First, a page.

'Pitch Perfect' hits the weird notes
By Film Editor Lisa Weidenfeld
“Pitch Perfect” is about the competitive collegiate a cappella scene, an apparently vicious place filled with college students more interested in performing a perfect rendition of the Ace of Base classic “The Sign” than ever going to class. It’s the heartwarming story of how a thin, pretty white girl learns to love college enough not to drop out, and how even though her a cappella team has members who are not white (gasp!) and not skinny (gasp again!), they can still all be friends and sing songs together.
OK, it’s not that bad. It’s not exactly “Citizen Kane” but it is 1) often hysterically funny, and 2) full of fun musical performances. Music-producer-in-the-making Beca (Anna Kendrick) is a freshman at Barden University, a small liberal arts college in … well, I’m not sure where it’s supposed to be. It’s sunny all the time, so let’s say California.
After a series of unexpected events, including being harassed in the shower by Brittany Snow to sing the song “Titanium,” Beca (where has your other “c” gone, Beca?) finds herself a member of the school’s all female a cappella group. This is not to be confused with one of the other three Barden a cappella groups, including the all-male national champion Treblemakers, the girls’ bête noir.
The Bellas, as they’re called, are run with military precision by Anna Camp’s Aubrey. They’re coming off of a humiliating run at the national championship ruined by Aubrey’s, um, nerves. She’s determined not to have the same thing happen again and recruits a new team to come together and defeat the obnoxious Treblemakers, as well as the rest of the country. Despite this hard-edged determination, she’s not much of a risk taker. She wants to run with the same polite performance of “The Sign” that got them to the national competition the previous year, but Beca wants to try something new. You can tell Beca is a rebel because of her dark eyeliner and the fact that she is rude to people who like her, including her father and a handsome classmate.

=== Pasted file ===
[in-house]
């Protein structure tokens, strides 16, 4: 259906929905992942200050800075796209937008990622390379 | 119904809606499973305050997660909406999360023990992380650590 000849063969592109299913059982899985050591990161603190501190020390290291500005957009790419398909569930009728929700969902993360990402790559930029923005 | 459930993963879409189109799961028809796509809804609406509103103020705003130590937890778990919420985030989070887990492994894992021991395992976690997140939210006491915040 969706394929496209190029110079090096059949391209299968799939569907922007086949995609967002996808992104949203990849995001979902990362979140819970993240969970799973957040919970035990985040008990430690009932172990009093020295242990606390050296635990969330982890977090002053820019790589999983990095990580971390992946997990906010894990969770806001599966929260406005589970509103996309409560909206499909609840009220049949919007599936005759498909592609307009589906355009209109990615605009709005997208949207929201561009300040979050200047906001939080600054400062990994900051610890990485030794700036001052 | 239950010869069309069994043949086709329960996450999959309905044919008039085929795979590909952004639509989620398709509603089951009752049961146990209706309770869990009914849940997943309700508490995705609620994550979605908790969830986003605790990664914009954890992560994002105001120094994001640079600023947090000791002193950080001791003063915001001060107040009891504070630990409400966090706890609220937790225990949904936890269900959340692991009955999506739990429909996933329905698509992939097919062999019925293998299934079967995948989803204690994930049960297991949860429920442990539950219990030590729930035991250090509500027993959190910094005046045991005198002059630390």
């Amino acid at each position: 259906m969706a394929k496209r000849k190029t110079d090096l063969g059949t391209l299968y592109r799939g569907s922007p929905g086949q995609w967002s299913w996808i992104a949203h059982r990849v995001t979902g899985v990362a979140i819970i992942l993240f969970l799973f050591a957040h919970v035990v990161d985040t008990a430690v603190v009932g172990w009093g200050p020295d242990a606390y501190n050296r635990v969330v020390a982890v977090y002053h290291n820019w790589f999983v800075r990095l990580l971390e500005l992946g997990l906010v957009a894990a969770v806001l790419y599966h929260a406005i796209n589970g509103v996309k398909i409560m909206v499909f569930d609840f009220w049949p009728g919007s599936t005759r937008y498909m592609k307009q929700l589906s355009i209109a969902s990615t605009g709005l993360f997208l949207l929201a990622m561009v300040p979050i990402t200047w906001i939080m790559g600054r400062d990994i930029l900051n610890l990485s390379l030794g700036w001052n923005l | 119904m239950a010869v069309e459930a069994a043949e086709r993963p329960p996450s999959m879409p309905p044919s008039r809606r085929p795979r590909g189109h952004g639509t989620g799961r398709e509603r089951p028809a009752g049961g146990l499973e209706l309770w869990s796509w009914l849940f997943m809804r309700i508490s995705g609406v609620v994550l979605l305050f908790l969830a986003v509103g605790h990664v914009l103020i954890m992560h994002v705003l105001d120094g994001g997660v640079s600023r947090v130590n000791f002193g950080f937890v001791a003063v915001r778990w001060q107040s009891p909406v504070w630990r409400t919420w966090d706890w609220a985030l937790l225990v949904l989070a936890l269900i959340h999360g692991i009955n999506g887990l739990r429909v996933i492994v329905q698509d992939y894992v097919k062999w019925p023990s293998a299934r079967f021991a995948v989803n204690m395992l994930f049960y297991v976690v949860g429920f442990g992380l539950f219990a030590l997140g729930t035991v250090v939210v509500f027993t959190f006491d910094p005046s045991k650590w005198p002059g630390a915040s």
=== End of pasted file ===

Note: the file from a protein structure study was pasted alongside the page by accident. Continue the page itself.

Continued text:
Yes, there are some simply drawn characters, and some dropped B-plots, and a lot of actors you’ve never seen before. Yes, the movie is trying to be “Bring It On.” There are a number of truly offensive jokes that don’t land. In spite of all that, let me emphasize that this is a very weird movie, and I mean that as a compliment. This is a movie with a member of a singing group who is all but inaudible. Her teammates can’t hear her, but we can, and everything she says is so weird, and so funny, that by the time the Bellas get around to a little group therapy by sharing their secrets, you just know that hers is going to be the best. You will not be disappointed. Hana Mae Lee, who plays the near-silent Lilly, has a go-for-broke weirdness that is simply delightful. Anna Kendrick’s Beca is the most normal of the ladies, possibly a necessity because someone needed to be the straight man, but also because that is what people like to hire Anna Kendrick to do. She’s perfectly fine, but a little overshadowed by the outsized characters around her. A character who names herself Fat Amy? Someone who purposely anger vomits at people? Forget normal.
I was not surprised to hear that screenwriter Kay Cannon is a writer and producer on “30 Rock.” The anarchic humor reminds me of that show. “Pitch Perfect” may not be a box office hit, but it will find a devoted audience all the same.